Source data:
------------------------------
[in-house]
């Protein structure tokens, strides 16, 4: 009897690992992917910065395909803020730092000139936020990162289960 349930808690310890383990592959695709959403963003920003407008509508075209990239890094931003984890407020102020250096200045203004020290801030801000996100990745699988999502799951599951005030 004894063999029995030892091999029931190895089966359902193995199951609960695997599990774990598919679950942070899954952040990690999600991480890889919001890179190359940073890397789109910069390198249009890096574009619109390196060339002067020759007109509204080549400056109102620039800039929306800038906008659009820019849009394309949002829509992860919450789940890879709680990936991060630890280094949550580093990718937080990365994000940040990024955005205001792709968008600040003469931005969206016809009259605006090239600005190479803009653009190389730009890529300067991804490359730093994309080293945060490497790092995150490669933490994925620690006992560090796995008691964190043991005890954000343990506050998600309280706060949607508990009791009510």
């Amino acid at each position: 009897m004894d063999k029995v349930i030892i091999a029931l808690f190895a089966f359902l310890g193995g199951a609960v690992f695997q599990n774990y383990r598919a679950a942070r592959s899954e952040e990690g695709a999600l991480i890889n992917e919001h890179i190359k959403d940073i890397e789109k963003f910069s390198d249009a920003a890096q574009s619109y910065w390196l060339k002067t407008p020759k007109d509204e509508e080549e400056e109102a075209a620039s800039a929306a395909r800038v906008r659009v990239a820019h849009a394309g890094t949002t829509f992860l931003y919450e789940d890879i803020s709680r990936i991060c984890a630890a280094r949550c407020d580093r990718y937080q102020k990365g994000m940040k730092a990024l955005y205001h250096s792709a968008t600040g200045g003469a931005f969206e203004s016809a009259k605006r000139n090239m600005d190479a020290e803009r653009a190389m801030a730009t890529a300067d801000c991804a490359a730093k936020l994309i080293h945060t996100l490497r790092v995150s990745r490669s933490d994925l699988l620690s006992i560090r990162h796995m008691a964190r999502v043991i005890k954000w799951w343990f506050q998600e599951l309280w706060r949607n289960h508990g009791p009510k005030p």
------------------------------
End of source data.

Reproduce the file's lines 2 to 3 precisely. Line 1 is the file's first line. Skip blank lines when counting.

């Protein structure tokens, strides 16, 4: 009897690992992917910065395909803020730092000139936020990162289960 349930808690310890383990592959695709959403963003920003407008509508075209990239890094931003984890407020102020250096200045203004020290801030801000996100990745699988999502799951599951005030 004894063999029995030892091999029931190895089966359902193995199951609960695997599990774990598919679950942070899954952040990690999600991480890889919001890179190359940073890397789109910069390198249009890096574009619109390196060339002067020759007109509204080549400056109102620039800039929306800038906008659009820019849009394309949002829509992860919450789940890879709680990936991060630890280094949550580093990718937080990365994000940040990024955005205001792709968008600040003469931005969206016809009259605006090239600005190479803009653009190389730009890529300067991804490359730093994309080293945060490497790092995150490669933490994925620690006992560090796995008691964190043991005890954000343990506050998600309280706060949607508990009791009510």
């Amino acid at each position: 009897m004894d063999k029995v349930i030892i091999a029931l808690f190895a089966f359902l310890g193995g199951a609960v690992f695997q599990n774990y383990r598919a679950a942070r592959s899954e952040e990690g695709a999600l991480i890889n992917e919001h890179i190359k959403d940073i890397e789109k963003f910069s390198d249009a920003a890096q574009s619109y910065w390196l060339k002067t407008p020759k007109d509204e509508e080549e400056e109102a075209a620039s800039a929306a395909r800038v906008r659009v990239a820019h849009a394309g890094t949002t829509f992860l931003y919450e789940d890879i803020s709680r990936i991060c984890a630890a280094r949550c407020d580093r990718y937080q102020k990365g994000m940040k730092a990024l955005y205001h250096s792709a968008t600040g200045g003469a931005f969206e203004s016809a009259k605006r000139n090239m600005d190479a020290e803009r653009a190389m801030a730009t890529a300067d801000c991804a490359a730093k936020l994309i080293h945060t996100l490497r790092v995150s990745r490669s933490d994925l699988l620690s006992i560090r990162h796995m008691a964190r999502v043991i005890k954000w799951w343990f506050q998600e599951l309280w706060r949607n289960h508990g009791p009510k005030p």